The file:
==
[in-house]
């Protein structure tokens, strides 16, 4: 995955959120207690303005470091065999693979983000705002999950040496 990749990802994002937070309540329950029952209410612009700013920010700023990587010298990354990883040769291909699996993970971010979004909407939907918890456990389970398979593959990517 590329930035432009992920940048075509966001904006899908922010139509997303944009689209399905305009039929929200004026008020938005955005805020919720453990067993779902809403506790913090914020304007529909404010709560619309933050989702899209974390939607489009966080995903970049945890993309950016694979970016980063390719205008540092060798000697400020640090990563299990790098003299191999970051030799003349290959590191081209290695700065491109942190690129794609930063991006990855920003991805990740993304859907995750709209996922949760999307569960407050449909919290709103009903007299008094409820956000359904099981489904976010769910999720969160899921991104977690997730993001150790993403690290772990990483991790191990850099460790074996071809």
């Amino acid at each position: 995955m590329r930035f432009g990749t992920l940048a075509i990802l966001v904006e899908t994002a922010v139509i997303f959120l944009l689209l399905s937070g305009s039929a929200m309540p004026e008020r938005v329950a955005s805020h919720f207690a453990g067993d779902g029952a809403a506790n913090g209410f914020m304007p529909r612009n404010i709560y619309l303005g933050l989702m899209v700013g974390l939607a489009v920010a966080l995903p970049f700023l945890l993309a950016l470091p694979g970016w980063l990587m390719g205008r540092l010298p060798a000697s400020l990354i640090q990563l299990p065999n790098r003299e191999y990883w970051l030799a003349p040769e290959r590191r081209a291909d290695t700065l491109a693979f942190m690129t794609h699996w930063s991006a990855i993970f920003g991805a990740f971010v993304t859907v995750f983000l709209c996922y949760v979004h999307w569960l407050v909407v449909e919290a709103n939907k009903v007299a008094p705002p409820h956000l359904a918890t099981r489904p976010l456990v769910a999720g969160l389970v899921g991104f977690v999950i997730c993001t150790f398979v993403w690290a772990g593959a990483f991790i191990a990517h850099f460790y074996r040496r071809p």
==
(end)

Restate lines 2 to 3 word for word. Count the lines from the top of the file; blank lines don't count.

């Protein structure tokens, strides 16, 4: 995955959120207690303005470091065999693979983000705002999950040496 990749990802994002937070309540329950029952209410612009700013920010700023990587010298990354990883040769291909699996993970971010979004909407939907918890456990389970398979593959990517 590329930035432009992920940048075509966001904006899908922010139509997303944009689209399905305009039929929200004026008020938005955005805020919720453990067993779902809403506790913090914020304007529909404010709560619309933050989702899209974390939607489009966080995903970049945890993309950016694979970016980063390719205008540092060798000697400020640090990563299990790098003299191999970051030799003349290959590191081209290695700065491109942190690129794609930063991006990855920003991805990740993304859907995750709209996922949760999307569960407050449909919290709103009903007299008094409820956000359904099981489904976010769910999720969160899921991104977690997730993001150790993403690290772990990483991790191990850099460790074996071809």
């Amino acid at each position: 995955m590329r930035f432009g990749t992920l940048a075509i990802l966001v904006e899908t994002a922010v139509i997303f959120l944009l689209l399905s937070g305009s039929a929200m309540p004026e008020r938005v329950a955005s805020h919720f207690a453990g067993d779902g029952a809403a506790n913090g209410f914020m304007p529909r612009n404010i709560y619309l303005g933050l989702m899209v700013g974390l939607a489009v920010a966080l995903p970049f700023l945890l993309a950016l470091p694979g970016w980063l990587m390719g205008r540092l010298p060798a000697s400020l990354i640090q990563l299990p065999n790098r003299e191999y990883w970051l030799a003349p040769e290959r590191r081209a291909d290695t700065l491109a693979f942190m690129t794609h699996w930063s991006a990855i993970f920003g991805a990740f971010v993304t859907v995750f983000l709209c996922y949760v979004h999307w569960l407050v909407v449909e919290a709103n939907k009903v007299a008094p705002p409820h956000l359904a918890t099981r489904p976010l456990v769910a999720g969160l389970v899921g991104f977690v999950i997730c993001t150790f398979v993403w690290a772990g593959a990483f991790i191990a990517h850099f460790y074996r040496r071809p």